Alienation Plagues Elite Soccer

Vala Hafstað

“The athletic movement is a community, and just as within any other community, violence is present there,” Viðar Halldórsson, professor of sociology at the University of Iceland, tells Morgunblaðið when asked to comment on the crisis that is shaking the Football Association of Iceland. The association has been criticized for its failure to respond to allegations of sexual offenses and violence involving several current and former members of the Icelandic men’s national soccer team.

The head of the association resigned Sunday and the board followed suit last night.

“What makes this issue interesting,” Viðar continues, “is that this regards several members of the same team, who are accused of violence during a certain time period, which suggests that this is not just their own personal problem but also a cultural problem.”

Viðar believes machismo, violence, silencing and codependence to be more prominent in soccer than in other types of sport, since popularity, money and power are at play.

“The world of elite soccer is very special, and all such problems intensify there,” he explains. “There is a great deal of alienation and competition on and off the field. The stars get bigger, more powerful, richer, need to make less effort to do things, and feel too proud for certain things. On top of that, they are idolized, which makes them almost untouchable.”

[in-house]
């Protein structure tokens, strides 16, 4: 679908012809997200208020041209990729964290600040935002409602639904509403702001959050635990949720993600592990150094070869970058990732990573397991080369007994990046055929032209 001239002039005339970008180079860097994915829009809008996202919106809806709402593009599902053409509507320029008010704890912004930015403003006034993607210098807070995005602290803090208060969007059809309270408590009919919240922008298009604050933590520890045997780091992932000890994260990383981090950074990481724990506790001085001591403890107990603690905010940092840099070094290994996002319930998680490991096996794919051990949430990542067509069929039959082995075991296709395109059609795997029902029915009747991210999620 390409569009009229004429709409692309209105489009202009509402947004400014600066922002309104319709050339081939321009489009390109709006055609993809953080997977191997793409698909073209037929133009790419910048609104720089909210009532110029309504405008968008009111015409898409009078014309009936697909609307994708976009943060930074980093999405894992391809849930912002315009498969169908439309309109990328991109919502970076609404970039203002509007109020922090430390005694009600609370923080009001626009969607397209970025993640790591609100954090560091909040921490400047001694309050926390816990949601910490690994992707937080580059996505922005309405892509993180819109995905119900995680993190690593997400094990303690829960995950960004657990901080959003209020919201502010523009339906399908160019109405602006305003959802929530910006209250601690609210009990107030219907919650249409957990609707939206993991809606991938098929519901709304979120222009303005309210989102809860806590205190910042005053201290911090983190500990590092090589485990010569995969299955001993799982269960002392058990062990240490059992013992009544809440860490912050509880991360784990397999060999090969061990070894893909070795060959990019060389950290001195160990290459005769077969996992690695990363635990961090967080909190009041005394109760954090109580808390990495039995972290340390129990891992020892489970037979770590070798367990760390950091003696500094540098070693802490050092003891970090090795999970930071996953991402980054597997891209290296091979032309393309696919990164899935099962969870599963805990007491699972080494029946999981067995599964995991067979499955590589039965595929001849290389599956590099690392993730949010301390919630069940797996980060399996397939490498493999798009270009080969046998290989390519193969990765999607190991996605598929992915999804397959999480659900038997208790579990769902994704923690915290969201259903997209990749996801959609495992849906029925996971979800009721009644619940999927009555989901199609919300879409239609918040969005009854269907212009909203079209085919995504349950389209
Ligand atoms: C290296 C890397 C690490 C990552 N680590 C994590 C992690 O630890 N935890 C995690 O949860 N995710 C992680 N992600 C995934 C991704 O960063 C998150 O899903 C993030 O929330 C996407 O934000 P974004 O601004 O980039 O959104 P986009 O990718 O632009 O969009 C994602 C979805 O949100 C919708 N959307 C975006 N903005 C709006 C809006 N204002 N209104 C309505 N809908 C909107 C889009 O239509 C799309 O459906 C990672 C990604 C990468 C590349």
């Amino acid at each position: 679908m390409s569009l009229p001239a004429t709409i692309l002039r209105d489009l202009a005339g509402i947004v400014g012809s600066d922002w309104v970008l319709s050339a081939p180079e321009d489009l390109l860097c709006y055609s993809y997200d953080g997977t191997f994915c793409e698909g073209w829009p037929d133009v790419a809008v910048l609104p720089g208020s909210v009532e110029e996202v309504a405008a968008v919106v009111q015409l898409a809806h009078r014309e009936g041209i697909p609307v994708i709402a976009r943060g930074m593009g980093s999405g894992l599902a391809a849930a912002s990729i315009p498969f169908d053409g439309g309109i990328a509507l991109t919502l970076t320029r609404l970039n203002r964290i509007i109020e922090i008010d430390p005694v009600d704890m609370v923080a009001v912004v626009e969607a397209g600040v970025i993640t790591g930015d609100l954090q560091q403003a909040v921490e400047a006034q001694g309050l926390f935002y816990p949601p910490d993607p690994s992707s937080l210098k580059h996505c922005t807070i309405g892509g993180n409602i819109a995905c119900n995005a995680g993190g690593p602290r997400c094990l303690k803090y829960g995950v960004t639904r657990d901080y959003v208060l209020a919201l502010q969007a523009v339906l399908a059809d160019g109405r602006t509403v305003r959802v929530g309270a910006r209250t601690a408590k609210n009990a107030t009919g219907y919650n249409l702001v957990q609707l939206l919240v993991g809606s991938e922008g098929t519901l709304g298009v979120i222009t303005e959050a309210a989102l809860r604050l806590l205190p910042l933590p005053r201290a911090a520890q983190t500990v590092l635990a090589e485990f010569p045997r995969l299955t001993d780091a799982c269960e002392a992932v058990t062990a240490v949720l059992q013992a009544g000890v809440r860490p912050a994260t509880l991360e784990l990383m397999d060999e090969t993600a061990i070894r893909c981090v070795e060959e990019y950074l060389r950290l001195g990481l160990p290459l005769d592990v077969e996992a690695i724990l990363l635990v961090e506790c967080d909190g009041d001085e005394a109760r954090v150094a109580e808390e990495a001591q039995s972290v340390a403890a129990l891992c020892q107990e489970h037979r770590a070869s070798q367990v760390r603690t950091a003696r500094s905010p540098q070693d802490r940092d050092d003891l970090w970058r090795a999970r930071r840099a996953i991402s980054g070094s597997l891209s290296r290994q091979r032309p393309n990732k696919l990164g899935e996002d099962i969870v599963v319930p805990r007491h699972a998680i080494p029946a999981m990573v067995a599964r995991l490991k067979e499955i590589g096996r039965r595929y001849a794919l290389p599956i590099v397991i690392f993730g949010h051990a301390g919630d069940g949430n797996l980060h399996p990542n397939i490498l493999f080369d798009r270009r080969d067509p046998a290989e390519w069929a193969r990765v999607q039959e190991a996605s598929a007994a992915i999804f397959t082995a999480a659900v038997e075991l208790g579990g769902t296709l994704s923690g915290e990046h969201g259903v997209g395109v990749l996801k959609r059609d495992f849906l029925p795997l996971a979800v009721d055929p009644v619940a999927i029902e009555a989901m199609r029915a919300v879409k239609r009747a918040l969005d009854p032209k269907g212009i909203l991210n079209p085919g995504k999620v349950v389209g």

“There is a certain invisible social force, which pushes people in certain directions, where they lose their grip,” Viðar states. Being famous and adored can make people stumble, he notes. “I can’t explain why it happens, but my sociological estimate is that the environment of these men intensifies this and pushes them off the right course. The values and norms they live by from day to day become so strange and absurd.”

Viðar believes that machismo, a sociological disease, has to be eradicated, and this is where the athletic movement can play an important role. He sincerely believes the Football Association of Iceland, KSÍ, will clear up its act, but in order to win back the trust of society, much work is needed.




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